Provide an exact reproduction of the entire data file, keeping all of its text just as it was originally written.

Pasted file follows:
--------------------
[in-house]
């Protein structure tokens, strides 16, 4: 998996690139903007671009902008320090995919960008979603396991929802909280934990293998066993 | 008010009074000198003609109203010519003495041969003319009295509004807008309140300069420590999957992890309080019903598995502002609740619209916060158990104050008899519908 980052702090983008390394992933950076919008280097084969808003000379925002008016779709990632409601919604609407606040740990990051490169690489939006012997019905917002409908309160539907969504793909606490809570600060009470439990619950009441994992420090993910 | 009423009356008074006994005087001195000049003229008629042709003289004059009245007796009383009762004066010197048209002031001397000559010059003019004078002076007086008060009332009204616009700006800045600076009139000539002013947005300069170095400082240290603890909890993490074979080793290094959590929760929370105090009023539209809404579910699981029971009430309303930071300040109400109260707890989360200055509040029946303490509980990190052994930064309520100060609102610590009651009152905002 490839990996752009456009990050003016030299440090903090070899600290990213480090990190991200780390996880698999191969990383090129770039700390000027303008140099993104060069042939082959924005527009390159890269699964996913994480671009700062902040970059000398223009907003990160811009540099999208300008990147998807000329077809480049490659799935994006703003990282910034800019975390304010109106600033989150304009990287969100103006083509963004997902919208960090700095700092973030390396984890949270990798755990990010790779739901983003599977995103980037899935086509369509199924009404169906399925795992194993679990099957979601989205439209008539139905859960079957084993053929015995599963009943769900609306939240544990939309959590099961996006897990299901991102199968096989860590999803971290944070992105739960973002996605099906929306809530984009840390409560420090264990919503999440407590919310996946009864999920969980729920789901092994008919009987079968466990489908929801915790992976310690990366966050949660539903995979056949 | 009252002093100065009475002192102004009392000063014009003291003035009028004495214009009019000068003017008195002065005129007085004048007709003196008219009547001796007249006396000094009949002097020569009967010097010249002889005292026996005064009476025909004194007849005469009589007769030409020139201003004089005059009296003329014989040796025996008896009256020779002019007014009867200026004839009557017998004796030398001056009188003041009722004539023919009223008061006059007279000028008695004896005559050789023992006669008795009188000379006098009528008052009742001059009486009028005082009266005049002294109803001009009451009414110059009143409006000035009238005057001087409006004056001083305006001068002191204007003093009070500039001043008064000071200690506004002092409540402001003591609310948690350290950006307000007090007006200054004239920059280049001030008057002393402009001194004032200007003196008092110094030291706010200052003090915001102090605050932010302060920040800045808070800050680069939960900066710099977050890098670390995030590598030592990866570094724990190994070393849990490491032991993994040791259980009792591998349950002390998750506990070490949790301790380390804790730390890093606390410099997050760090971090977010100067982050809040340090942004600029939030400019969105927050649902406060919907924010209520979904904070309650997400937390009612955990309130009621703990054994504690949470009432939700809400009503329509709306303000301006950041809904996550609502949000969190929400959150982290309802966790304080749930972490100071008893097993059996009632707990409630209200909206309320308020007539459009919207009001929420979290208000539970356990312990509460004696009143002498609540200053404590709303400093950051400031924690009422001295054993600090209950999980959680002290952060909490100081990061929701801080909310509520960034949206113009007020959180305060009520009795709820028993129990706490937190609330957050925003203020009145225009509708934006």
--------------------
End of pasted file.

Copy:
[in-house]
């Protein structure tokens, strides 16, 4: 998996690139903007671009902008320090995919960008979603396991929802909280934990293998066993 | 008010009074000198003609109203010519003495041969003319009295509004807008309140300069420590999957992890309080019903598995502002609740619209916060158990104050008899519908 980052702090983008390394992933950076919008280097084969808003000379925002008016779709990632409601919604609407606040740990990051490169690489939006012997019905917002409908309160539907969504793909606490809570600060009470439990619950009441994992420090993910 | 009423009356008074006994005087001195000049003229008629042709003289004059009245007796009383009762004066010197048209002031001397000559010059003019004078002076007086008060009332009204616009700006800045600076009139000539002013947005300069170095400082240290603890909890993490074979080793290094959590929760929370105090009023539209809404579910699981029971009430309303930071300040109400109260707890989360200055509040029946303490509980990190052994930064309520100060609102610590009651009152905002 490839990996752009456009990050003016030299440090903090070899600290990213480090990190991200780390996880698999191969990383090129770039700390000027303008140099993104060069042939082959924005527009390159890269699964996913994480671009700062902040970059000398223009907003990160811009540099999208300008990147998807000329077809480049490659799935994006703003990282910034800019975390304010109106600033989150304009990287969100103006083509963004997902919208960090700095700092973030390396984890949270990798755990990010790779739901983003599977995103980037899935086509369509199924009404169906399925795992194993679990099957979601989205439209008539139905859960079957084993053929015995599963009943769900609306939240544990939309959590099961996006897990299901991102199968096989860590999803971290944070992105739960973002996605099906929306809530984009840390409560420090264990919503999440407590919310996946009864999920969980729920789901092994008919009987079968466990489908929801915790992976310690990366966050949660539903995979056949 | 009252002093100065009475002192102004009392000063014009003291003035009028004495214009009019000068003017008195002065005129007085004048007709003196008219009547001796007249006396000094009949002097020569009967010097010249002889005292026996005064009476025909004194007849005469009589007769030409020139201003004089005059009296003329014989040796025996008896009256020779002019007014009867200026004839009557017998004796030398001056009188003041009722004539023919009223008061006059007279000028008695004896005559050789023992006669008795009188000379006098009528008052009742001059009486009028005082009266005049002294109803001009009451009414110059009143409006000035009238005057001087409006004056001083305006001068002191204007003093009070500039001043008064000071200690506004002092409540402001003591609310948690350290950006307000007090007006200054004239920059280049001030008057002393402009001194004032200007003196008092110094030291706010200052003090915001102090605050932010302060920040800045808070800050680069939960900066710099977050890098670390995030590598030592990866570094724990190994070393849990490491032991993994040791259980009792591998349950002390998750506990070490949790301790380390804790730390890093606390410099997050760090971090977010100067982050809040340090942004600029939030400019969105927050649902406060919907924010209520979904904070309650997400937390009612955990309130009621703990054994504690949470009432939700809400009503329509709306303000301006950041809904996550609502949000969190929400959150982290309802966790304080749930972490100071008893097993059996009632707990409630209200909206309320308020007539459009919207009001929420979290208000539970356990312990509460004696009143002498609540200053404590709303400093950051400031924690009422001295054993600090209950999980959680002290952060909490100081990061929701801080909310509520960034949206113009007020959180305060009520009795709820028993129990706490937190609330957050925003203020009145225009509708934006």